A new study published in the journal Environmental Science and Technology discusses the updated planetary boundaries framework.
In 2009, nine planetary boundaries were identified by researchers, which describe the relatively stable state of Earth since the dawn of civilization approximately 10,000 years ago. Some of the boundaries have yet to be quantified, but in 2015 scientists concluded that at least four of the boundaries have been breached. The boundary for novel entities is now being breached with significantly increased chemical and plastic production.
"There has been a 50-fold increase in the production of chemicals since 1950. This is projected to triple again by 2050. The pace that societies are producing and releasing new chemicals and other novel entities into the environment is not consistent with staying within a safe operating space for humanity," says co-author Patricia Villarubia-Gomez from the Stockholm Resilience Centre, Stockholm University.
Novel entities include an estimated 350,000 different types of chemicals being manufactured globally, including plastics, which contain over 10,000 different chemicals. The team reports that plastic production has increased by 79% between 2000 and 2015, with the total plastic mass worldwide more than doubling the mass of all living mammals. Roughly eighty percent of all plastics ever produced stay in the environment.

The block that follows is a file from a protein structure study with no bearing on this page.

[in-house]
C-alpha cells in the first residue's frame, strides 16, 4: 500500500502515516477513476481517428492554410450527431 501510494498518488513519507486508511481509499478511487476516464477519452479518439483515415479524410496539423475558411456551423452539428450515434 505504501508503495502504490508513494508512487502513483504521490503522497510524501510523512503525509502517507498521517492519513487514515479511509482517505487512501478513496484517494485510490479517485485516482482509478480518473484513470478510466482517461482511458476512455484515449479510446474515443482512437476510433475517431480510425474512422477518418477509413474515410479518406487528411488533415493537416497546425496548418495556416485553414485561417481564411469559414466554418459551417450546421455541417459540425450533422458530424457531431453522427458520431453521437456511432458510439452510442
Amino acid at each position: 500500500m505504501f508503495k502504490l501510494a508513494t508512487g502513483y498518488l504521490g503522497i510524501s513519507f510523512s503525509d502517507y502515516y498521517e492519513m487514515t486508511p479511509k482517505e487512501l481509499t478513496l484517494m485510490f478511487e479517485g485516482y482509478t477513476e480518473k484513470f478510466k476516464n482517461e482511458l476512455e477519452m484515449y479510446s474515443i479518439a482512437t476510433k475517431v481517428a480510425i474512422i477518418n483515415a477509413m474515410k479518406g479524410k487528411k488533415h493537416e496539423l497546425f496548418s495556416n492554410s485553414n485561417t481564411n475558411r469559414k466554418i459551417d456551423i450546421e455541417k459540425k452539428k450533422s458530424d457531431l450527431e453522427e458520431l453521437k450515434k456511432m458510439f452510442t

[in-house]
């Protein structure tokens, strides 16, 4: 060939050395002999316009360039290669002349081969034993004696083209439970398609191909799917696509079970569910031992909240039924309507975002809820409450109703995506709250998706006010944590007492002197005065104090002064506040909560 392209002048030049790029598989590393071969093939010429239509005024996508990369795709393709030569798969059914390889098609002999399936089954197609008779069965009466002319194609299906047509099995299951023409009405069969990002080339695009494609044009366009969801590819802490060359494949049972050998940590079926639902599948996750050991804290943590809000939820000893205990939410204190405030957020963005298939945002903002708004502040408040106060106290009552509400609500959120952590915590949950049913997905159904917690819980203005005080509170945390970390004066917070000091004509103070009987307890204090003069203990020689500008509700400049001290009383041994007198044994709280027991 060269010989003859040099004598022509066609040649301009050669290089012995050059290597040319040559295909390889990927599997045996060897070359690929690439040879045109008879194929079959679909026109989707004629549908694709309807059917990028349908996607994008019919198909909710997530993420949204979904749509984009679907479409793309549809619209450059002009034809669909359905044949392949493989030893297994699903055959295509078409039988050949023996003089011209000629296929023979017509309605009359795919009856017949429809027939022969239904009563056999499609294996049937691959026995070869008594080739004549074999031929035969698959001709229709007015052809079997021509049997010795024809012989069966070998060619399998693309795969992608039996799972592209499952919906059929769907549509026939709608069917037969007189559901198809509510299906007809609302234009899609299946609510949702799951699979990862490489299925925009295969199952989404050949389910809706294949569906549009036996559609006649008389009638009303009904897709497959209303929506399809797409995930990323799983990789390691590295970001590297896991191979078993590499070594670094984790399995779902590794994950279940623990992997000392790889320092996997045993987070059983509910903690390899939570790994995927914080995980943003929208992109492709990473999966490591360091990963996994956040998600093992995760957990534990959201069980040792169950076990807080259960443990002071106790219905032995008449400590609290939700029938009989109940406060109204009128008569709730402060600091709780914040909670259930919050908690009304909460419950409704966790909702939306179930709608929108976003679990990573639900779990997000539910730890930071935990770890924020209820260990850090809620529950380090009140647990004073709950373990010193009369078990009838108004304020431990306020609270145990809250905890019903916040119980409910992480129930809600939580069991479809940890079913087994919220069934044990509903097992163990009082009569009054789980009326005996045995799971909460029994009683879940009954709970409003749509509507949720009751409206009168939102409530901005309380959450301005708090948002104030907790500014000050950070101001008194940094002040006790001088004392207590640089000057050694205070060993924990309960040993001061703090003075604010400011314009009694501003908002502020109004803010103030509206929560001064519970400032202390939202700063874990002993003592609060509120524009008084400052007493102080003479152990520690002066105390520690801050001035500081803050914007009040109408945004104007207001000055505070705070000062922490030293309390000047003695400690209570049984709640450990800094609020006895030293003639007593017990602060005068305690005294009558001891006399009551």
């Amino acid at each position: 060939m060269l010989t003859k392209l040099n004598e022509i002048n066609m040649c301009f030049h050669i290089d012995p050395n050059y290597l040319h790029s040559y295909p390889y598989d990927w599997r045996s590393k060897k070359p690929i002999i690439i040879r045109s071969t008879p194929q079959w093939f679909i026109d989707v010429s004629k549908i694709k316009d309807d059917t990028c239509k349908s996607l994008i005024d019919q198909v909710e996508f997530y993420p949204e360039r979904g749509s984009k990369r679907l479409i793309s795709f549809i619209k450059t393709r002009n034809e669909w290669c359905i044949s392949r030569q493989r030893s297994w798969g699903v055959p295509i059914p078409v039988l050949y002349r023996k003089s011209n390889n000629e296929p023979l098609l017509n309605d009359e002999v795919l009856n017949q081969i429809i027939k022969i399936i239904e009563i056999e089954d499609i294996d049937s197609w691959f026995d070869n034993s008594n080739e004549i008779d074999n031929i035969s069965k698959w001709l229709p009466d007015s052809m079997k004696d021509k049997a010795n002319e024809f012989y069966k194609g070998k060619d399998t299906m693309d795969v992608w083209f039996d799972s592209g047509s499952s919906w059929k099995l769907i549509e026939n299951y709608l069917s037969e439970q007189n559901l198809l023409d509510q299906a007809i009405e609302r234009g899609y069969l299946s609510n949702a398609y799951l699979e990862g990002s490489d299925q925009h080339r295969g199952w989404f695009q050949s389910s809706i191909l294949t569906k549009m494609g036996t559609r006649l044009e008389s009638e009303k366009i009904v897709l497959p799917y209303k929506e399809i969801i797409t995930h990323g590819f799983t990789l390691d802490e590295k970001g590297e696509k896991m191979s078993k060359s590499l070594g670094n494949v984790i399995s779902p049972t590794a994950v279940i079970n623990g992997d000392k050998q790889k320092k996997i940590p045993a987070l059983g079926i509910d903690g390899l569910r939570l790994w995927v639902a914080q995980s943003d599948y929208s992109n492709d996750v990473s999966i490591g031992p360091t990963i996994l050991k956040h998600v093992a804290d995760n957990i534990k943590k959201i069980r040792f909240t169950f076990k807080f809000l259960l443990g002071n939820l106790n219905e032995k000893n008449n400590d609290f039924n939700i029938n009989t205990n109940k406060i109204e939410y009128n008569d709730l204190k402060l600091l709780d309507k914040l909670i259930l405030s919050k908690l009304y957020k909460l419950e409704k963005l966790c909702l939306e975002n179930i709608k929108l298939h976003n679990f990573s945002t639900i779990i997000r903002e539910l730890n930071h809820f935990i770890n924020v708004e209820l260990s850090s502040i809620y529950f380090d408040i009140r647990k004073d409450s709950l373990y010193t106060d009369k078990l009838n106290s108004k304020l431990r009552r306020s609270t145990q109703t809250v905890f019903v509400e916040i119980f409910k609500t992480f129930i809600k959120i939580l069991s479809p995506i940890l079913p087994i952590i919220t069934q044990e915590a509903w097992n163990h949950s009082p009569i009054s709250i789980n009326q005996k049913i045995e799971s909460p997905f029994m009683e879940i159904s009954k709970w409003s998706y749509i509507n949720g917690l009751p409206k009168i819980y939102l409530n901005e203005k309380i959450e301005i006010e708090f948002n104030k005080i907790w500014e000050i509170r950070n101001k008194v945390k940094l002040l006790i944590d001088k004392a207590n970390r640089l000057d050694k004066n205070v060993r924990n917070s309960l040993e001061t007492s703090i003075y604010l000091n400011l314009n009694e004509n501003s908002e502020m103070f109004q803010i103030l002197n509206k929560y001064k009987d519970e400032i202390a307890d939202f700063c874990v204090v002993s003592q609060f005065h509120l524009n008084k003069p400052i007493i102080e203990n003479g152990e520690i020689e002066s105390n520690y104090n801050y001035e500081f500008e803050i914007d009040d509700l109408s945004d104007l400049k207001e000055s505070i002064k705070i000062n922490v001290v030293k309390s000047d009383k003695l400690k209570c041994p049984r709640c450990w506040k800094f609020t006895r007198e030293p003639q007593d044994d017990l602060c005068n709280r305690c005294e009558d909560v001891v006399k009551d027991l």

"Plastic production, use and waste affects other planetary boundaries as well. This includes climate, via fossil fuel use, land and fresh water systems via use, pollution, physical changes, and spread of invasive species, antibiotic resistance genes and pathogenic microbes in the oceans. Plastics have helped solve some environmental issues owing to their light weight and durability, but overuse and misuse is having devastating impacts on planetary health," said co-author Bethanie Carney Almroth from the University of Gothenburg.
"Shifting to a circular economy is really important. That means changing materials and products so they can be reused not wasted, designing chemicals and products for recycling, and much better screening of chemicals for their safety and sustainability along their whole impact pathway in the Earth system," said Villarubia Gomez.
You can read more from the study here.
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